Ways to Reduce Your Risk Of A Diabetes-Related Amputation
Diabetes-related foot problems can cause complications that can lead to a non-healing wound, infection and sometimes amputation. Research shows that the rate of amputations can be reduced by as much as 50% with proper education along with proper lifestyle changes. As The founder of the Releford Foot and Ankle Institute, I am dedicated to reducing diabetes-related amputations in a high-risk population both domestically as well as internationally. I do this by providing comprehensive wound care and limb salvage services.
I’m a podiatric surgeon based in Los Angeles that has over 30 years experience in preventing diabetes-related amputations. I ’ve developed several therapies including my patented Platelet-Rich Plasma (PRP) based therapy to manage foot complications. It is a non-surgical therapy that uses a concentrated amount of my patient’s own platelet-derived growth factors. Using this form of regenerative medicine has significantly reduced the number of patients suffering from chronic non-healing wounds as well as diabetic nerve pain. This approach has decreased the number of people that actually progress to needing a major amputation.
Additionally, I utilize a multi-disciplinary approach to wound care and limb salvage. I incorporate the knowledge and expertise from infectious disease, vascular surgery, nutrition as well as internal medicine specialists.
Statistics show that the majority of amputations recorded in the United States yearly, half of them are caused by diabetes. In 2010, 73,000 American adults with diabetes experienced amputation. African-Americans have a 5 times rate of amputation than Native-Americans, according to a study by Northwestern University’s School of Medicine. The disproportionate number of African Americans experiencing amputation is in part due to racial bias in the health care delivery system where African Americans are less likely to be offered limb-saving procedures.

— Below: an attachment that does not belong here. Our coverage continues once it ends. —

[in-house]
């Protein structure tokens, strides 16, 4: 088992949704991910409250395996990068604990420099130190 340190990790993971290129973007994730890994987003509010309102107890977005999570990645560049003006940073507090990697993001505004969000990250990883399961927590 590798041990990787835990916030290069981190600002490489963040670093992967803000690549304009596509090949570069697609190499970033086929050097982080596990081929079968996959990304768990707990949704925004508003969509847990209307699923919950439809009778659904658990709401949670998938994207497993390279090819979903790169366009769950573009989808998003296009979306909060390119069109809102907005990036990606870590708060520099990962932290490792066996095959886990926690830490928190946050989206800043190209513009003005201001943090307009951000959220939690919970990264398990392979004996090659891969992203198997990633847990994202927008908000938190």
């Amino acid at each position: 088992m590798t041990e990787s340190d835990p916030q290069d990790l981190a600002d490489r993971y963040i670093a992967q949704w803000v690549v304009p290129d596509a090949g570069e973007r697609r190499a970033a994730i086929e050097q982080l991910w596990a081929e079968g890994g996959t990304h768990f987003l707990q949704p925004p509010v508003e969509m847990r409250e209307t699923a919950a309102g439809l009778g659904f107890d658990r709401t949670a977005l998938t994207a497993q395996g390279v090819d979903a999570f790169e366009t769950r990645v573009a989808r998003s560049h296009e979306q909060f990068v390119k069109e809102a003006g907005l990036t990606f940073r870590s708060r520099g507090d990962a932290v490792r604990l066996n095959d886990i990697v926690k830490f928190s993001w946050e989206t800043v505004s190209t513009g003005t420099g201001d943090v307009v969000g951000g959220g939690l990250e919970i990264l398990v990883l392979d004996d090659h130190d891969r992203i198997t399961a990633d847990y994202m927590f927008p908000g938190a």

I also apply a unique Zen approach to amputation prevention in African-Americans. Zen is a state of being that targets the mind, body, and soul. Physical exercise, proper eating habits, prayer, meditation, and health education are practices that I encourage my patients to add to managing their diabetes. “I’ve found that patients that have a positive outlook, as well as a positive mindset, tend to do much better than other patients”.
Diabetic foot complications can be treated and managed by incorporating a multi-pronged strategy. I’m helping patients by reinforcing the mind, body and soul techniques.
Because of the disproportionate number of African Americans experiencing lower-extremity amputation, I founded The Black Barbershop Health Outreach Program in 2007 as part of my cause to reduce amputation rates in this high-risk segment.
The program has screened over 30,000 men for diabetes and high blood pressure across the country. For more information about this program, visit www.blackbarbershop.org.